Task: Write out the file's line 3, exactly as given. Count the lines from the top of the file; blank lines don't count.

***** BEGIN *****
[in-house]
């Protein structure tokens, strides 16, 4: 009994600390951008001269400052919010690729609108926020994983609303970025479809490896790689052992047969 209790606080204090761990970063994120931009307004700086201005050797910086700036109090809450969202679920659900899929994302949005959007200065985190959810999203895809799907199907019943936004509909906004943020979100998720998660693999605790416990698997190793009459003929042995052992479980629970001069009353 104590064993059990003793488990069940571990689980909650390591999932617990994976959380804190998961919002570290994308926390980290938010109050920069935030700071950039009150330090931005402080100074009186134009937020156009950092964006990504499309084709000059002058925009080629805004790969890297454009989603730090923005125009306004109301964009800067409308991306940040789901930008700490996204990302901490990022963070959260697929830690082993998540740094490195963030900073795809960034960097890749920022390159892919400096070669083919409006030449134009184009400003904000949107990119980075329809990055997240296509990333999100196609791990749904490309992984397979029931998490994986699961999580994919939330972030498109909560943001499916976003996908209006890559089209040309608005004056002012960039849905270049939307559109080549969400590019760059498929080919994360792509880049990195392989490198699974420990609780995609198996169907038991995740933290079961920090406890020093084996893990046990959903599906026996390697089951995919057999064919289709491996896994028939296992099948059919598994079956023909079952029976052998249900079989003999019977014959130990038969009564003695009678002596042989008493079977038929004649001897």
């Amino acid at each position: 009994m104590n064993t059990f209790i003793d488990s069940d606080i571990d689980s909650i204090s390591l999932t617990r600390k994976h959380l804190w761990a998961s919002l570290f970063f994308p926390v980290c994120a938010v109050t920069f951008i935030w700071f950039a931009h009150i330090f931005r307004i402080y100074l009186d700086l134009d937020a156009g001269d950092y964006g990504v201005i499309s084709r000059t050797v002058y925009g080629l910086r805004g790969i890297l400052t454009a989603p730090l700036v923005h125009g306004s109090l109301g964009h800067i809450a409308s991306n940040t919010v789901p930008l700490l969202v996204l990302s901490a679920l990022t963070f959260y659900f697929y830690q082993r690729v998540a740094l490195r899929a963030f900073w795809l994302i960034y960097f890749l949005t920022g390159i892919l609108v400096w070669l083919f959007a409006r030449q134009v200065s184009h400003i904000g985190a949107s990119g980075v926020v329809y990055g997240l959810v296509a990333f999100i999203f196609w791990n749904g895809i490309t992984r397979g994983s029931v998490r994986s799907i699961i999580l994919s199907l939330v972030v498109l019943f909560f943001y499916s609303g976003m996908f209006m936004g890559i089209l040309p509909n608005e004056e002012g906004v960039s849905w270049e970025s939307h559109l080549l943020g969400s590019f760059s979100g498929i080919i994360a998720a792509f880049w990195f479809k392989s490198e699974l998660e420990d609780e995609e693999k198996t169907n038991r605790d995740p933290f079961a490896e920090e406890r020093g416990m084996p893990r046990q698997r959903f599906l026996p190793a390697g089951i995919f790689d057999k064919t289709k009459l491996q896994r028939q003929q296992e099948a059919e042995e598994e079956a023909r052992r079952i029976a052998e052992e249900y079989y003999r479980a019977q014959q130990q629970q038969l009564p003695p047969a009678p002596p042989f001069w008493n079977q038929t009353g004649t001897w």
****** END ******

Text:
């Amino acid at each position: 009994m104590n064993t059990f209790i003793d488990s069940d606080i571990d689980s909650i204090s390591l999932t617990r600390k994976h959380l804190w761990a998961s919002l570290f970063f994308p926390v980290c994120a938010v109050t920069f951008i935030w700071f950039a931009h009150i330090f931005r307004i402080y100074l009186d700086l134009d937020a156009g001269d950092y964006g990504v201005i499309s084709r000059t050797v002058y925009g080629l910086r805004g790969i890297l400052t454009a989603p730090l700036v923005h125009g306004s109090l109301g964009h800067i809450a409308s991306n940040t919010v789901p930008l700490l969202v996204l990302s901490a679920l990022t963070f959260y659900f697929y830690q082993r690729v998540a740094l490195r899929a963030f900073w795809l994302i960034y960097f890749l949005t920022g390159i892919l609108v400096w070669l083919f959007a409006r030449q134009v200065s184009h400003i904000g985190a949107s990119g980075v926020v329809y990055g997240l959810v296509a990333f999100i999203f196609w791990n749904g895809i490309t992984r397979g994983s029931v998490r994986s799907i699961i999580l994919s199907l939330v972030v498109l019943f909560f943001y499916s609303g976003m996908f209006m936004g890559i089209l040309p509909n608005e004056e002012g906004v960039s849905w270049e970025s939307h559109l080549l943020g969400s590019f760059s979100g498929i080919i994360a998720a792509f880049w990195f479809k392989s490198e699974l998660e420990d609780e995609e693999k198996t169907n038991r605790d995740p933290f079961a490896e920090e406890r020093g416990m084996p893990r046990q698997r959903f599906l026996p190793a390697g089951i995919f790689d057999k064919t289709k009459l491996q896994r028939q003929q296992e099948a059919e042995e598994e079956a023909r052992r079952i029976a052998e052992e249900y079989y003999r479980a019977q014959q130990q629970q038969l009564p003695p047969a009678p002596p042989f001069w008493n079977q038929t009353g004649t001897w």